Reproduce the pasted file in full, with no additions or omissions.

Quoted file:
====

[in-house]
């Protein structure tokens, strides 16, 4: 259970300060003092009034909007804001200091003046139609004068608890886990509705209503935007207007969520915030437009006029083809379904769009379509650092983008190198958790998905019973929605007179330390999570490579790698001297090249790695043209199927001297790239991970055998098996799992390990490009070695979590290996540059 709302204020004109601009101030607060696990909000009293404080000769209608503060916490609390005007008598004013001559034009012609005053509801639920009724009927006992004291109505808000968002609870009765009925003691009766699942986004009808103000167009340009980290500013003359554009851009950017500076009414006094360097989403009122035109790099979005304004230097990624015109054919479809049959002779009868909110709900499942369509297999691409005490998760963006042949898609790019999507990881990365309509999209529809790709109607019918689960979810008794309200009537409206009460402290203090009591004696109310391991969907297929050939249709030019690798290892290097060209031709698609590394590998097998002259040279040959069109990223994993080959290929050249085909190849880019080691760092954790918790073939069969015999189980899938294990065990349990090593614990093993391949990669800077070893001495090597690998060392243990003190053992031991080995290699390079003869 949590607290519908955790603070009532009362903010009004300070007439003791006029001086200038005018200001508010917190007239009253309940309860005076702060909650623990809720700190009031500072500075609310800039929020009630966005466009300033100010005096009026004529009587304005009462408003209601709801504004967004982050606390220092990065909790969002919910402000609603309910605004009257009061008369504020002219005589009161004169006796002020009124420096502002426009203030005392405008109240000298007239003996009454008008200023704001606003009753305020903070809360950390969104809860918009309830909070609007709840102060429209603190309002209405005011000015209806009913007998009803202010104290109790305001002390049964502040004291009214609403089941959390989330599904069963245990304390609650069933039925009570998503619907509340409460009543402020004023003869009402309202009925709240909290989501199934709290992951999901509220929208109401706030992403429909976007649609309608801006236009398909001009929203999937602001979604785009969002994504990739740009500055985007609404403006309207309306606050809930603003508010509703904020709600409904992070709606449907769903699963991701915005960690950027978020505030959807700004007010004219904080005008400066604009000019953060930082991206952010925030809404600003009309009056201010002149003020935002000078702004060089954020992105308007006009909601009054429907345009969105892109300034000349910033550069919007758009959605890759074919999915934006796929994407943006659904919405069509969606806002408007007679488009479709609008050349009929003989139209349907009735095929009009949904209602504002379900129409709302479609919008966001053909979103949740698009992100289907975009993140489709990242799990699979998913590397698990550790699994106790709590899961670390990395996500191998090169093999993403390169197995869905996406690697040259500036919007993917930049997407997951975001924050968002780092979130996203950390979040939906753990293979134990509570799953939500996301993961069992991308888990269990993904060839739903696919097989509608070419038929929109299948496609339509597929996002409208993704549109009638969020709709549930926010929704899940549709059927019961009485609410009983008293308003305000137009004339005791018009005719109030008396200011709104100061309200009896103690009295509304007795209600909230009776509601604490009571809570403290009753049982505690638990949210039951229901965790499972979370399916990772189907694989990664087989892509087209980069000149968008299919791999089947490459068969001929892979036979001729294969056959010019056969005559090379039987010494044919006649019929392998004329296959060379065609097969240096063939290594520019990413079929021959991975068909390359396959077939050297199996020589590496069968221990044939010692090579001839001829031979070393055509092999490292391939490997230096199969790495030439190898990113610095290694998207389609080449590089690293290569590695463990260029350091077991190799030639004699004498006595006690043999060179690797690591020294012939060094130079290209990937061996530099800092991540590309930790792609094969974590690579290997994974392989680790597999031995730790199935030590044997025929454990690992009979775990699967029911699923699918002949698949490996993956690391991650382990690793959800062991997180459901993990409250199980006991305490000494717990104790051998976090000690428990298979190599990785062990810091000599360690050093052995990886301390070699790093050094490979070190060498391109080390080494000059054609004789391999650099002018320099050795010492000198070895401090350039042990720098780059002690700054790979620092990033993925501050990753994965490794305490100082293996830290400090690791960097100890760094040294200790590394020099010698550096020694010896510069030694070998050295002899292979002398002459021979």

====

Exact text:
[in-house]
């Protein structure tokens, strides 16, 4: 259970300060003092009034909007804001200091003046139609004068608890886990509705209503935007207007969520915030437009006029083809379904769009379509650092983008190198958790998905019973929605007179330390999570490579790698001297090249790695043209199927001297790239991970055998098996799992390990490009070695979590290996540059 709302204020004109601009101030607060696990909000009293404080000769209608503060916490609390005007008598004013001559034009012609005053509801639920009724009927006992004291109505808000968002609870009765009925003691009766699942986004009808103000167009340009980290500013003359554009851009950017500076009414006094360097989403009122035109790099979005304004230097990624015109054919479809049959002779009868909110709900499942369509297999691409005490998760963006042949898609790019999507990881990365309509999209529809790709109607019918689960979810008794309200009537409206009460402290203090009591004696109310391991969907297929050939249709030019690798290892290097060209031709698609590394590998097998002259040279040959069109990223994993080959290929050249085909190849880019080691760092954790918790073939069969015999189980899938294990065990349990090593614990093993391949990669800077070893001495090597690998060392243990003190053992031991080995290699390079003869 949590607290519908955790603070009532009362903010009004300070007439003791006029001086200038005018200001508010917190007239009253309940309860005076702060909650623990809720700190009031500072500075609310800039929020009630966005466009300033100010005096009026004529009587304005009462408003209601709801504004967004982050606390220092990065909790969002919910402000609603309910605004009257009061008369504020002219005589009161004169006796002020009124420096502002426009203030005392405008109240000298007239003996009454008008200023704001606003009753305020903070809360950390969104809860918009309830909070609007709840102060429209603190309002209405005011000015209806009913007998009803202010104290109790305001002390049964502040004291009214609403089941959390989330599904069963245990304390609650069933039925009570998503619907509340409460009543402020004023003869009402309202009925709240909290989501199934709290992951999901509220929208109401706030992403429909976007649609309608801006236009398909001009929203999937602001979604785009969002994504990739740009500055985007609404403006309207309306606050809930603003508010509703904020709600409904992070709606449907769903699963991701915005960690950027978020505030959807700004007010004219904080005008400066604009000019953060930082991206952010925030809404600003009309009056201010002149003020935002000078702004060089954020992105308007006009909601009054429907345009969105892109300034000349910033550069919007758009959605890759074919999915934006796929994407943006659904919405069509969606806002408007007679488009479709609008050349009929003989139209349907009735095929009009949904209602504002379900129409709302479609919008966001053909979103949740698009992100289907975009993140489709990242799990699979998913590397698990550790699994106790709590899961670390990395996500191998090169093999993403390169197995869905996406690697040259500036919007993917930049997407997951975001924050968002780092979130996203950390979040939906753990293979134990509570799953939500996301993961069992991308888990269990993904060839739903696919097989509608070419038929929109299948496609339509597929996002409208993704549109009638969020709709549930926010929704899940549709059927019961009485609410009983008293308003305000137009004339005791018009005719109030008396200011709104100061309200009896103690009295509304007795209600909230009776509601604490009571809570403290009753049982505690638990949210039951229901965790499972979370399916990772189907694989990664087989892509087209980069000149968008299919791999089947490459068969001929892979036979001729294969056959010019056969005559090379039987010494044919006649019929392998004329296959060379065609097969240096063939290594520019990413079929021959991975068909390359396959077939050297199996020589590496069968221990044939010692090579001839001829031979070393055509092999490292391939490997230096199969790495030439190898990113610095290694998207389609080449590089690293290569590695463990260029350091077991190799030639004699004498006595006690043999060179690797690591020294012939060094130079290209990937061996530099800092991540590309930790792609094969974590690579290997994974392989680790597999031995730790199935030590044997025929454990690992009979775990699967029911699923699918002949698949490996993956690391991650382990690793959800062991997180459901993990409250199980006991305490000494717990104790051998976090000690428990298979190599990785062990810091000599360690050093052995990886301390070699790093050094490979070190060498391109080390080494000059054609004789391999650099002018320099050795010492000198070895401090350039042990720098780059002690700054790979620092990033993925501050990753994965490794305490100082293996830290400090690791960097100890760094040294200790590394020099010698550096020694010896510069030694070998050295002899292979002398002459021979």